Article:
• Review the content requirement and ensure the firm has processes in place to capture the information required to publish the disclosure
  • Determine when the initial disclosure must be published 


10. FCA engagement

Investment firms have historically been required to submit prudential returns to the FCA via the RegData (formerly, GABRIEL) portal. 

This requirement shall continue to apply, albeit the form and content of the returns shall change. 

Certain returns, for instance those related to capital, liquidity and (for non-SNI firms) concentration risk, are required on a quarterly basis. There is also a dedicated return with respect to entities subject to the group capital test. 

In addition to the regular returns, there are a number of ‘event driven’ returns that include, for example: 

  • A change of prudential category i.e. from SNI to Non-SNI or vice versa
  • An issuance or redemption of regulatory capital
  • An application to reduce the fixed overheads requirement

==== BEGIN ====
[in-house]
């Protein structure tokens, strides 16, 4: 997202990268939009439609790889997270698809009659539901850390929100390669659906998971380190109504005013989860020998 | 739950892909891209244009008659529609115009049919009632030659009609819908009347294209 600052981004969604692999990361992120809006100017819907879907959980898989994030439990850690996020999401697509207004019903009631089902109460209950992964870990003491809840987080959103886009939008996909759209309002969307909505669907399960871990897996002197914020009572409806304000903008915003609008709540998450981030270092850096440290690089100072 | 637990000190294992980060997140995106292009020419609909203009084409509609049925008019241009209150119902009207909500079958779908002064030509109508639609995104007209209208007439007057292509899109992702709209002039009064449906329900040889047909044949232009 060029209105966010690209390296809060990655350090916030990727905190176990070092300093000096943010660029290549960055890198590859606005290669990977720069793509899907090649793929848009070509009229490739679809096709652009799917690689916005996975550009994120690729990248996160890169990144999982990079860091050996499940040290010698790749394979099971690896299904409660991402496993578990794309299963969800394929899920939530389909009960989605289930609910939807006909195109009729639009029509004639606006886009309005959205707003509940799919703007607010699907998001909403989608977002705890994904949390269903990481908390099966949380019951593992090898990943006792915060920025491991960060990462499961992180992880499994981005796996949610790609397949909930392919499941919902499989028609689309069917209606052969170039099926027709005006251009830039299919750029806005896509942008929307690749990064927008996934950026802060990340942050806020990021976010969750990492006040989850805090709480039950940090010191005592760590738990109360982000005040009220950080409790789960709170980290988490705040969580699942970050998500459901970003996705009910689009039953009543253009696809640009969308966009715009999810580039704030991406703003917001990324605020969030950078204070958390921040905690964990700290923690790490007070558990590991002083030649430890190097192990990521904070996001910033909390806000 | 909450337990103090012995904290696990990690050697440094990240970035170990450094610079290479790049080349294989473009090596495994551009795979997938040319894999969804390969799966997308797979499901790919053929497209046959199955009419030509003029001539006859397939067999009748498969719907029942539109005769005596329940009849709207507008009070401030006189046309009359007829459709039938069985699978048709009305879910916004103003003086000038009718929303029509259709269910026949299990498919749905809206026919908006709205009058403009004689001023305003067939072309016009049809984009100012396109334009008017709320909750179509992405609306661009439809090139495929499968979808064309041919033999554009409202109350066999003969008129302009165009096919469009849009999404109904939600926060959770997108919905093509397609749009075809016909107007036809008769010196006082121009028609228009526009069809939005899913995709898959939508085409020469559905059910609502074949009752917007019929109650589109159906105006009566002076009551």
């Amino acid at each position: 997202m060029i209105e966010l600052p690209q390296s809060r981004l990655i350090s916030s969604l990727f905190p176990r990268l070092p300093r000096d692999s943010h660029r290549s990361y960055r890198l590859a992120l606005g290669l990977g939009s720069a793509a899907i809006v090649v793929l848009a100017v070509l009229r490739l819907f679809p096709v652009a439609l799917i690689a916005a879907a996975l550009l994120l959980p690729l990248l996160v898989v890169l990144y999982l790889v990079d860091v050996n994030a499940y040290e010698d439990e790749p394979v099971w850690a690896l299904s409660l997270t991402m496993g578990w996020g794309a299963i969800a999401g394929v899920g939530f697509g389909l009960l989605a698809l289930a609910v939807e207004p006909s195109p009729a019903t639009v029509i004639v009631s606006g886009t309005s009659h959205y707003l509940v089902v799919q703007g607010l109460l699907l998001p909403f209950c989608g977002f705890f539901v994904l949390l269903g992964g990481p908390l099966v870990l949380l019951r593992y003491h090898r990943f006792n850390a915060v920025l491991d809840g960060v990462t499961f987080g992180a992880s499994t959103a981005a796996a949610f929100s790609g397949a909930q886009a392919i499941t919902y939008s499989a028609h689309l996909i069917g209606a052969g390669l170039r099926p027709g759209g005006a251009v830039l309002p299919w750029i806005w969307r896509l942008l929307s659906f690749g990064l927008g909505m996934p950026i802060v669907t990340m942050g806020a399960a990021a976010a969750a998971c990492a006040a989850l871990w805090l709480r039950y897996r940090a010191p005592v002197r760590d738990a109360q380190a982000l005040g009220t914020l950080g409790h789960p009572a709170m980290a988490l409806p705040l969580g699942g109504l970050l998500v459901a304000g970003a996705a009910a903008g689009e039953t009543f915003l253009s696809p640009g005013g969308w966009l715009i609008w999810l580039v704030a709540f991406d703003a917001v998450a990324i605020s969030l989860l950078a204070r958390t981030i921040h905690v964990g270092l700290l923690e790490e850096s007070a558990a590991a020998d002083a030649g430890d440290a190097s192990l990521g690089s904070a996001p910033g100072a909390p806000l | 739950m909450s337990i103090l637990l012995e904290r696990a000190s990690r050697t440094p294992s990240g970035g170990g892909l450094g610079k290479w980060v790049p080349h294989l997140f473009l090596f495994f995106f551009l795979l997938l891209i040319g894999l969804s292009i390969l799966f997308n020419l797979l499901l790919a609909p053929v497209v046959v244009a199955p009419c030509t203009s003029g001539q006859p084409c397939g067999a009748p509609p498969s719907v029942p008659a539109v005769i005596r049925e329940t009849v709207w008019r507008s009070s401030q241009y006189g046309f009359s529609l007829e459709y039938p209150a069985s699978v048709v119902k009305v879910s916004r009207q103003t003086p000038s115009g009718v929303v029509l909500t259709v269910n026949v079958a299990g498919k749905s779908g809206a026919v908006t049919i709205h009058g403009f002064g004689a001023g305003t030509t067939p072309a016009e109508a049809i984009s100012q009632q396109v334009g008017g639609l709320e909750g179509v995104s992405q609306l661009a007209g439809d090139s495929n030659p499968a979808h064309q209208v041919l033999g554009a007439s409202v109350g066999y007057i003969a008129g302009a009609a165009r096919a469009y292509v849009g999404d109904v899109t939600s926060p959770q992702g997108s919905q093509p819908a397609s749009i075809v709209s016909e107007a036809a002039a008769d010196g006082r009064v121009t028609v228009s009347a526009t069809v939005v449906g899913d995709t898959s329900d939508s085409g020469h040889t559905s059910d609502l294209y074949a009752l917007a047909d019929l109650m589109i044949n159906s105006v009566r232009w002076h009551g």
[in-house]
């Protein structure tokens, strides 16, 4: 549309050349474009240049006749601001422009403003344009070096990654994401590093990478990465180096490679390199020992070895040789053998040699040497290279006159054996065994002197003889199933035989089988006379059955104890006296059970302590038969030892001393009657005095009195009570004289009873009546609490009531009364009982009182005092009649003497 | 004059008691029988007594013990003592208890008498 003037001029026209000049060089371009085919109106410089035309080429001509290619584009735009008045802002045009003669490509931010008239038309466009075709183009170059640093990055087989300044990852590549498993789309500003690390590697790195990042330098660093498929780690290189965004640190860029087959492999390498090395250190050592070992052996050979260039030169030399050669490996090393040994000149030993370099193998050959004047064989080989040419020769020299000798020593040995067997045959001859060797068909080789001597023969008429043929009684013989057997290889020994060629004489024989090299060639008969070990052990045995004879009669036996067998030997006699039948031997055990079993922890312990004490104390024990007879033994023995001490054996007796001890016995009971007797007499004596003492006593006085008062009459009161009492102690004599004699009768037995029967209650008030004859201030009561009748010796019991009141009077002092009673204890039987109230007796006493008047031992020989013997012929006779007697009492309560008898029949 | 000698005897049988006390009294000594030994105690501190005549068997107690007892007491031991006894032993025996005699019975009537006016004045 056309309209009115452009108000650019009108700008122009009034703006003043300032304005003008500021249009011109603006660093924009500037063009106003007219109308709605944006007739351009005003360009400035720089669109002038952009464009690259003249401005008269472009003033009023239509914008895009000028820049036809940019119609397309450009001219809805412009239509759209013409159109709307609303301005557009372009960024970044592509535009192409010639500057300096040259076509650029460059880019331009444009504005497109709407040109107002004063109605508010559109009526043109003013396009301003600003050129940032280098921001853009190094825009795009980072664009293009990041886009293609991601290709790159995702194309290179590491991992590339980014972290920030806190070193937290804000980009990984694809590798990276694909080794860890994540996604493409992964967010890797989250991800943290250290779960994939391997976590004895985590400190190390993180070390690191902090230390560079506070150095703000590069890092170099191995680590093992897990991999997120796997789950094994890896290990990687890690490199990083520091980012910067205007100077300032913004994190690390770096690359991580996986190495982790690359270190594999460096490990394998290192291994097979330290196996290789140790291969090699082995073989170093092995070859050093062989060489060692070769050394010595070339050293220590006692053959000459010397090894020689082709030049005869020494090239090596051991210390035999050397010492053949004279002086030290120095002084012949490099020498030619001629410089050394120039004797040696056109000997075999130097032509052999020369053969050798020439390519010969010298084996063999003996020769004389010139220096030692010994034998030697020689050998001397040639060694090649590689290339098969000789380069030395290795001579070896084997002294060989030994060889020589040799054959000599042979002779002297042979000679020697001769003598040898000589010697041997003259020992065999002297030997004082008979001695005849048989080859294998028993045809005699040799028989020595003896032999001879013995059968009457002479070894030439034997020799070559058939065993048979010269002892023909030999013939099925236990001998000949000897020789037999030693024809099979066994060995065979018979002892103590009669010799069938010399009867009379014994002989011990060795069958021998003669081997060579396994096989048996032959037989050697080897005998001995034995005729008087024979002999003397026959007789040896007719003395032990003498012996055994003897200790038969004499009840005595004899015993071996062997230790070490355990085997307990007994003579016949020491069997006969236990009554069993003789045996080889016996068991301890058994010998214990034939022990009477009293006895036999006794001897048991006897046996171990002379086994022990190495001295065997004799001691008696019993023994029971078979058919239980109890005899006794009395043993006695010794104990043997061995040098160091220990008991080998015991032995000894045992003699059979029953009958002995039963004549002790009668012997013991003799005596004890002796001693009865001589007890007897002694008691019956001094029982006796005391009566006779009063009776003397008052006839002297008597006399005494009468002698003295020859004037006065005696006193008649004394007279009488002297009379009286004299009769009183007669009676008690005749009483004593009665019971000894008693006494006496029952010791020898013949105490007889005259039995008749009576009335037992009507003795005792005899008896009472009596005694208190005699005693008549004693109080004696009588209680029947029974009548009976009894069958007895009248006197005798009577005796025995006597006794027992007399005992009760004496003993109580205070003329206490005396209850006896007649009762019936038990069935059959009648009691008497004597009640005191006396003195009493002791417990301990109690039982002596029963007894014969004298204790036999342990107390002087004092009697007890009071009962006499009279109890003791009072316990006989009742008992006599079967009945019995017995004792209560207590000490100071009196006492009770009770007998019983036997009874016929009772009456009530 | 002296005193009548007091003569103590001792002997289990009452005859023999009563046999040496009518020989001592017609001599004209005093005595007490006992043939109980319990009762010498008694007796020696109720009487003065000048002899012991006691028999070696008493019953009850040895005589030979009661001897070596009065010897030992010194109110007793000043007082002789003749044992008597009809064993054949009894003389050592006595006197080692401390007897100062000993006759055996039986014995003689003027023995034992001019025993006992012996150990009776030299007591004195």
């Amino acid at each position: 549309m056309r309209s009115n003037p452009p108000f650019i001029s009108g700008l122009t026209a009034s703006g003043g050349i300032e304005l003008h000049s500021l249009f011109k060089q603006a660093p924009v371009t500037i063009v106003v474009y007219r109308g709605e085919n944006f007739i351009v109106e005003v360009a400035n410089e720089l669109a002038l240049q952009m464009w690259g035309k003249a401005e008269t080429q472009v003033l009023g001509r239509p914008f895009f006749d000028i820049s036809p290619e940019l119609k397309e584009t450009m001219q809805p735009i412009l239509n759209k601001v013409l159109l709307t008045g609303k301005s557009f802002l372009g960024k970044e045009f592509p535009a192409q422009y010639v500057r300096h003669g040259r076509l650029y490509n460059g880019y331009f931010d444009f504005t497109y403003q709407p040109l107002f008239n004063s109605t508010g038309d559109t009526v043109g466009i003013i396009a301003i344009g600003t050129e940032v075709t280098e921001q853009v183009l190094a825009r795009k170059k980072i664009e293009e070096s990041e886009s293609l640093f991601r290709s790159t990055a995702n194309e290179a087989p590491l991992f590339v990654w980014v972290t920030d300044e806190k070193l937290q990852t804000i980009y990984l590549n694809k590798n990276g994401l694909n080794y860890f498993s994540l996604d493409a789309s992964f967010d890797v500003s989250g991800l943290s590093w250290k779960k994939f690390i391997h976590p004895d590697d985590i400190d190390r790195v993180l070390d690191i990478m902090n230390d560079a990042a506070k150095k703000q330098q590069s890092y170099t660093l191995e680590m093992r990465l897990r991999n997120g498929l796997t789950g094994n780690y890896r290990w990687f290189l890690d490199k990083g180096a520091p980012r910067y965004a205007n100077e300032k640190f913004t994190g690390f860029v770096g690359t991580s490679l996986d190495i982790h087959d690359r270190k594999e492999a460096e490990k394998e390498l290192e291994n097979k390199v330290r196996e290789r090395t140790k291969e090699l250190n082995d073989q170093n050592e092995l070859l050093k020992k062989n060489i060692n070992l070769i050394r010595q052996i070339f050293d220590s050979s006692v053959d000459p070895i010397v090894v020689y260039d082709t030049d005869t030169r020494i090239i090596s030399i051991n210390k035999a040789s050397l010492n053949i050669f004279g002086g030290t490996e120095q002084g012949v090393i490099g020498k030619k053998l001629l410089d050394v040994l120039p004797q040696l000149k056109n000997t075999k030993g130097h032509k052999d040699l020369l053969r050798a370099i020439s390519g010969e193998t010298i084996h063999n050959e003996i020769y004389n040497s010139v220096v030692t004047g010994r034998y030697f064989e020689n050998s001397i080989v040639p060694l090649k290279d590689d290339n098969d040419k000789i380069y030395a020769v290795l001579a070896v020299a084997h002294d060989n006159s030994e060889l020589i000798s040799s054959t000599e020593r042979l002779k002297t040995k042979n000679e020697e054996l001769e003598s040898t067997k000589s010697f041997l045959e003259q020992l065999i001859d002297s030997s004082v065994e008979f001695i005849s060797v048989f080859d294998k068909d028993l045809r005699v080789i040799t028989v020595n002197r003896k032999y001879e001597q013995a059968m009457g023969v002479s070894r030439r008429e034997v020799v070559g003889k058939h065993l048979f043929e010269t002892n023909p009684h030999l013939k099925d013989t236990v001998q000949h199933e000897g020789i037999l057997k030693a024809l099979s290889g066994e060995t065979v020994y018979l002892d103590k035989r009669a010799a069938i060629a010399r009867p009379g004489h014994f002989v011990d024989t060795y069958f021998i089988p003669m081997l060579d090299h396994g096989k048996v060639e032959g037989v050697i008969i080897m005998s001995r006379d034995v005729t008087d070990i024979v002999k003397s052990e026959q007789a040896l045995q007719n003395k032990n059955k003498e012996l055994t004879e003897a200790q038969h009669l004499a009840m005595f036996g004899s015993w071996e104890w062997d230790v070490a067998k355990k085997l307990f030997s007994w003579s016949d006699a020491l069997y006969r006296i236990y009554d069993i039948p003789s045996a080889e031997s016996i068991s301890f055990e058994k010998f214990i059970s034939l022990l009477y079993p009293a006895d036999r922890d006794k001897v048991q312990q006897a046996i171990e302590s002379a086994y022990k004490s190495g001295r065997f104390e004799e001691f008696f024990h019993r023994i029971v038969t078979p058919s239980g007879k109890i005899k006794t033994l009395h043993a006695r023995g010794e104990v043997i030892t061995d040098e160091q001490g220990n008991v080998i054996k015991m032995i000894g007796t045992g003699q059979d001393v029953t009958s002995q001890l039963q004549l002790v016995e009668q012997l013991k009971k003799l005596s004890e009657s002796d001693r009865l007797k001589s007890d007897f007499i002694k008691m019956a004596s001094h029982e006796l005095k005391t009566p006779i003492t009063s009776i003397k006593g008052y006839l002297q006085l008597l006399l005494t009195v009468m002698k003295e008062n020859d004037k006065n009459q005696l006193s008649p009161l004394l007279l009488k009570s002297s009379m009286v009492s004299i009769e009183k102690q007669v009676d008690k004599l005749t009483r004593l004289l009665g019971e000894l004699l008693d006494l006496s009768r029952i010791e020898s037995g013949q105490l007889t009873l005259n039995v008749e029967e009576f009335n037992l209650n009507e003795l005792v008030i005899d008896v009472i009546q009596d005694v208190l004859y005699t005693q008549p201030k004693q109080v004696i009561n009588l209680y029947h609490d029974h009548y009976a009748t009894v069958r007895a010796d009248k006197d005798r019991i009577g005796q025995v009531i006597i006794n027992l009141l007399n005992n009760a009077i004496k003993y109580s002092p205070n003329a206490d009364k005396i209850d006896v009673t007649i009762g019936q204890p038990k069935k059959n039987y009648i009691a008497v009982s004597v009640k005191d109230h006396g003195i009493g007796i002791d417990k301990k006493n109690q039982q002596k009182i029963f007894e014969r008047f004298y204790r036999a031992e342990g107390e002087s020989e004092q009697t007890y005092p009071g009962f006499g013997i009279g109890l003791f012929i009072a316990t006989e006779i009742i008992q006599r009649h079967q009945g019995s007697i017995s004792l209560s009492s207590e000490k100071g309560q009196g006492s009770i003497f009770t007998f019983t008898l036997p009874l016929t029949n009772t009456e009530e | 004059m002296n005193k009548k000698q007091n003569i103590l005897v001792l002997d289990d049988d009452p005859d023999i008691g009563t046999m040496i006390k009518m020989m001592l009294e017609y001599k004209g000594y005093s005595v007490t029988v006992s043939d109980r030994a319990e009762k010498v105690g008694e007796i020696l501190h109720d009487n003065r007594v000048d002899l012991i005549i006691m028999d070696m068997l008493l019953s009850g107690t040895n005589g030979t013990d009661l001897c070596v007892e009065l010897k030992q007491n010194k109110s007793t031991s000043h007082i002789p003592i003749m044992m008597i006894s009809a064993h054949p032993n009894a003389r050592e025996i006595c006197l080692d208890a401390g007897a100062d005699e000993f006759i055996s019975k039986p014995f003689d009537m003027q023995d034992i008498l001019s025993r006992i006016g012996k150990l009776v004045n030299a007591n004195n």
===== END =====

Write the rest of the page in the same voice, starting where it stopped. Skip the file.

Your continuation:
In addition, IFPR introduces mandatory notification requirements where own funds or liquid assets fall to certain levels. This includes where own funds falls to within 110% of the own funds requirement, or when own funds or liquid assets breach the own funds/liquid assets (as applicable) requirement, or reach the ‘wind-down trigger’ i.e. a level where it is presumed that the firm will instigate its wind-down provisions. 


  • Review the updated schedule of RegData returns and put in place a process to complete and file these on a timely basis
  • Ensure the firm is aware of the various ‘event driven’ FCA pre-approval and notification events of relevance to the firm



For many firms, IFPR implementation is a complex project, both in terms of scope and complexity. There are new ways of determining regulatory capital and liquidity requirements, from a quantitative and a qualitative perspective, a revised framework for measuring and tackling harms, business disruption and wind-down planning, and new requirements regarding remuneration, concentration risk, disclosure and FCA reporting. 

With less than 3 months to go until the go-live date, firms should ensure that they have a plan in place to be in compliance with the new regime from the outset, or engage with expert compliance professionals to help them meet the 01 January 2022 IFPR compliance deadline.